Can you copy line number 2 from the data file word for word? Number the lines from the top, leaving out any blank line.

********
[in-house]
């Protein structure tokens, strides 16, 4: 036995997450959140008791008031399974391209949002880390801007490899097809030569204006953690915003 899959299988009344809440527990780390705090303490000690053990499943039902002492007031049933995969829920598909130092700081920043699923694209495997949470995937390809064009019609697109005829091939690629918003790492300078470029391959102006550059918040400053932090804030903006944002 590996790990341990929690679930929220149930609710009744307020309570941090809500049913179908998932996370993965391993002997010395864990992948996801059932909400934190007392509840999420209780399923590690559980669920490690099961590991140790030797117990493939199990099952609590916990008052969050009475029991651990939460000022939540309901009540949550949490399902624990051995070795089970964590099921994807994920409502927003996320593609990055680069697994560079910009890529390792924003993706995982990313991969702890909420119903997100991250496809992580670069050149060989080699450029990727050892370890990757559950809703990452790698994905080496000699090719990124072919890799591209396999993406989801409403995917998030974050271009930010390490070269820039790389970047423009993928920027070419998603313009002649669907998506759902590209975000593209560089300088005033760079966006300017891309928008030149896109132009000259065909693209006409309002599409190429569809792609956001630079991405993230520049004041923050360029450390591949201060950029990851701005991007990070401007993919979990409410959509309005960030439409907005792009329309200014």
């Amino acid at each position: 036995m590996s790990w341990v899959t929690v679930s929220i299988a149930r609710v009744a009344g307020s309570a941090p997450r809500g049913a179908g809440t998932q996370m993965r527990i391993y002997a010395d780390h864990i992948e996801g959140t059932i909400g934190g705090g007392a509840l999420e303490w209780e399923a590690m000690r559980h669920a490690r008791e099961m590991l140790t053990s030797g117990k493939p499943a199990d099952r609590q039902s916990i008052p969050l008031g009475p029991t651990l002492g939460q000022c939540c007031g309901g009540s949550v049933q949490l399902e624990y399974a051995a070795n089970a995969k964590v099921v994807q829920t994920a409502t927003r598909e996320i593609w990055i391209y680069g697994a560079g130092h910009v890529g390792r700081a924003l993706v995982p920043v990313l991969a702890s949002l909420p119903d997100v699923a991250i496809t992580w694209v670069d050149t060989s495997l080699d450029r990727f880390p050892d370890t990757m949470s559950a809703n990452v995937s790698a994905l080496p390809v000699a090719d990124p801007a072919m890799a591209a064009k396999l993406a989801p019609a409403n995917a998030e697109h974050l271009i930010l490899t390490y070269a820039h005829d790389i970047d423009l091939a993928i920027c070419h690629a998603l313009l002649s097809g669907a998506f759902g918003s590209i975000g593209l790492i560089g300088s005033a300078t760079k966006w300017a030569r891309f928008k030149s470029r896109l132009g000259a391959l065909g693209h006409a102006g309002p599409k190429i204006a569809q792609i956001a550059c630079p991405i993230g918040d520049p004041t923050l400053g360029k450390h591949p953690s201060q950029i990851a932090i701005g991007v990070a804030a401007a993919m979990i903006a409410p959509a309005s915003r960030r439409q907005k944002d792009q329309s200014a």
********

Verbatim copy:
């Protein structure tokens, strides 16, 4: 036995997450959140008791008031399974391209949002880390801007490899097809030569204006953690915003 899959299988009344809440527990780390705090303490000690053990499943039902002492007031049933995969829920598909130092700081920043699923694209495997949470995937390809064009019609697109005829091939690629918003790492300078470029391959102006550059918040400053932090804030903006944002 590996790990341990929690679930929220149930609710009744307020309570941090809500049913179908998932996370993965391993002997010395864990992948996801059932909400934190007392509840999420209780399923590690559980669920490690099961590991140790030797117990493939199990099952609590916990008052969050009475029991651990939460000022939540309901009540949550949490399902624990051995070795089970964590099921994807994920409502927003996320593609990055680069697994560079910009890529390792924003993706995982990313991969702890909420119903997100991250496809992580670069050149060989080699450029990727050892370890990757559950809703990452790698994905080496000699090719990124072919890799591209396999993406989801409403995917998030974050271009930010390490070269820039790389970047423009993928920027070419998603313009002649669907998506759902590209975000593209560089300088005033760079966006300017891309928008030149896109132009000259065909693209006409309002599409190429569809792609956001630079991405993230520049004041923050360029450390591949201060950029990851701005991007990070401007993919979990409410959509309005960030439409907005792009329309200014």